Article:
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In my opinion, there are people in parliament who have very few qualifications, but they still hold parliamentary seats. There is no one to question whether they have the necessary education or skills...MPs should hold at least a bachelors degree, because if a person doesn’t know anything himself, how will others benefit from him?

  • Female student, semi-urban Nangarhar

I think there should be some standards for the candidates for the parliament. The MPs should not have blood on their hands and they should have a good education...[At present] anyone can stand for the elections, there aren’t any standards and no one can stop anyone from becoming a candidate.

  • Male villager, semi-urban Nangarhar

There are too many candidates and there is no role and limitation for the candidates. Last night I watched TV and it was said that some of the candidates are illiterate. A lady had just registered to run in the election, but she was illiterate. There should be controls and limitations for representatives. Merits, ability, social recognition and education should be a must for the candidates. Those people who have shown their ability and merits, and gained the people’s trust, they can put themselves forward as candidates.

  • Male shopkeeper, urban Kabul

Our country has been seriously affected by conflict, and because of this most people are uneducated. People in power do not have enough education and often positions are not given to competent people...It would be better if people with ability and education became powerful...Also some of the MPs are uneducated—some of them can’t talk to the media and they sit like guests in parliament with nothing to say. They don’t have any awareness about the law and law-making processes, and this causes some problems in parliament.

  • Male PC member, urban Nimroz

Evidently, however, this presents a problem in terms of the nature of democratic representation. While the desire to see a capable parliament comprised

Deconstructing “Democracy” in Afghanistan

of educated MPs is understandable, imposing educational requirements for candidates would leave even more communities across Afghanistan without representation. Technically speaking, it is more “democratic” to increase representation rather than limit it to the educated elite (although it was limited to male citizens in many countries until relatively recently). Another point of contention of course is the value placed here by urban respondents on formal education, making the assumption that a masters degree, for example, will automatically translate into the ability to represent and legislate. The question of formal education also brings in a demographic dimension in terms of the average age of candidates. Since further education institutions suffered greatly during the war years, there was a gap in the availability of education, meaning that a significant proportion of middle- aged men and women missed out on a university education unless they were able to go abroad to study. The majority of those with bachelors and masters degrees are thus either over 50 or under 25, the latter ineligible for candidacy in any case on account of their age. Most significant, however, is the fact that availability of educational services has always been heavily biased toward urban areas, contributing further to the split between the ruling urban elite and the rural population.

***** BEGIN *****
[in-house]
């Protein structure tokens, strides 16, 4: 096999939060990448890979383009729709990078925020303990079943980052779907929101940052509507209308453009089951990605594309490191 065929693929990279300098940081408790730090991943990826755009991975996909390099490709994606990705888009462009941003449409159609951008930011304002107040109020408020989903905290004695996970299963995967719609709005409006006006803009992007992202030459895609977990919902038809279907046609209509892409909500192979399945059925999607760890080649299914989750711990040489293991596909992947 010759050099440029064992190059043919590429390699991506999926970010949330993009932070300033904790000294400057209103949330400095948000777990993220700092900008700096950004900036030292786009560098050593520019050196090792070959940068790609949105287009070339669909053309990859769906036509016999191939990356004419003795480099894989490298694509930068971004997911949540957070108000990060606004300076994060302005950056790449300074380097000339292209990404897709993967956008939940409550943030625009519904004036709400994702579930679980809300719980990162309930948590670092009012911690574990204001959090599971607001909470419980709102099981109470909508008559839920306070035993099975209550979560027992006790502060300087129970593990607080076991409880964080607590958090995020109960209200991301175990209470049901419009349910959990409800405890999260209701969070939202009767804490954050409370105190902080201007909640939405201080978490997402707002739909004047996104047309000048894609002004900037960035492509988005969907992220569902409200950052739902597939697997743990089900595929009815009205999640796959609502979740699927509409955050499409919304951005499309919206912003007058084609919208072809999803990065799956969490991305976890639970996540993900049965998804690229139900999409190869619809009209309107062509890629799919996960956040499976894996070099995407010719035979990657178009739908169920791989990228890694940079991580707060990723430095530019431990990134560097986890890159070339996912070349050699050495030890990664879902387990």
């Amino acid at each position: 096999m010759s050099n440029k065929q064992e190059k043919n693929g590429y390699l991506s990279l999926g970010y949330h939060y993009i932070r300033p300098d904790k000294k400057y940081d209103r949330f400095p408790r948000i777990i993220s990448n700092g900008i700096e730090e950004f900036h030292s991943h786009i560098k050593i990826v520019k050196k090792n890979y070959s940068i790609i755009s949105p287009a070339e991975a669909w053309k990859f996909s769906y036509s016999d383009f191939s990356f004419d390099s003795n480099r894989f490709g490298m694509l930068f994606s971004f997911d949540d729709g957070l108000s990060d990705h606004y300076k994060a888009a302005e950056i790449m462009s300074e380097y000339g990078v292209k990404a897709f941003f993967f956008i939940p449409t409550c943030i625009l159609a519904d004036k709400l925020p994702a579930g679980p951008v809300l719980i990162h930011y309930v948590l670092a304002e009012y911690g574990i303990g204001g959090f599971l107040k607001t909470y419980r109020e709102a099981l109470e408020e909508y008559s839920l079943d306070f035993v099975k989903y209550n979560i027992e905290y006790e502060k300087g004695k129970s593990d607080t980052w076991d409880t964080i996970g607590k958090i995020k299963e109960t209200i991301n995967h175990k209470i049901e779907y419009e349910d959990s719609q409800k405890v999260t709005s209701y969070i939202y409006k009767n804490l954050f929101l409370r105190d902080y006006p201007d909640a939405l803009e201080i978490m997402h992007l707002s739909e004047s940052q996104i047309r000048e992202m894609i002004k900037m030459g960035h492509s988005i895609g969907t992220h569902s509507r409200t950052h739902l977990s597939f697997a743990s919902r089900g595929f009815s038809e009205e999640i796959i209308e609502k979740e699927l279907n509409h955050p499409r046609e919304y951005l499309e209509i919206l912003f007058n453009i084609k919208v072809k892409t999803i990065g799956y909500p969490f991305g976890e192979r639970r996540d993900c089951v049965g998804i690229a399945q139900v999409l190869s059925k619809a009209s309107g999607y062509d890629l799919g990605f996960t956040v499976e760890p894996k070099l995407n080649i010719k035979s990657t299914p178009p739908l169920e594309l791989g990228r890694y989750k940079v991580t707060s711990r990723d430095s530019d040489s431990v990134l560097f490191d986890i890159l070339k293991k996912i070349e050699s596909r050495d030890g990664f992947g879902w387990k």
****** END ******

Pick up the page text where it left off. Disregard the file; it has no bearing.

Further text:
A final problem on the theme of equality expressed frequently by MPs and PC members relates more specifically the nature of Afghanistan’s single non- transferrable vote (SNTV) system. In a conference for political parties and their leaders organised in August 2010, an influential party leader took the opportunity to criticise how, under this system, a person gaining 50,000 votes in the parliamentary elections was treated the same way as a candidate with 1,500 (both were enough to win one of the 33 parliamentary seats for Kabul Province in 2005).90 The outcome has been a parliament in which key party leaders, school teachers, journalists, commanders and district strongmen are thrown together under the same title, even if in reality their levels of personal influence on parliamentary








for political party trainers, 5 August 2010. This complaint formed part

of the speech of a key party leader.


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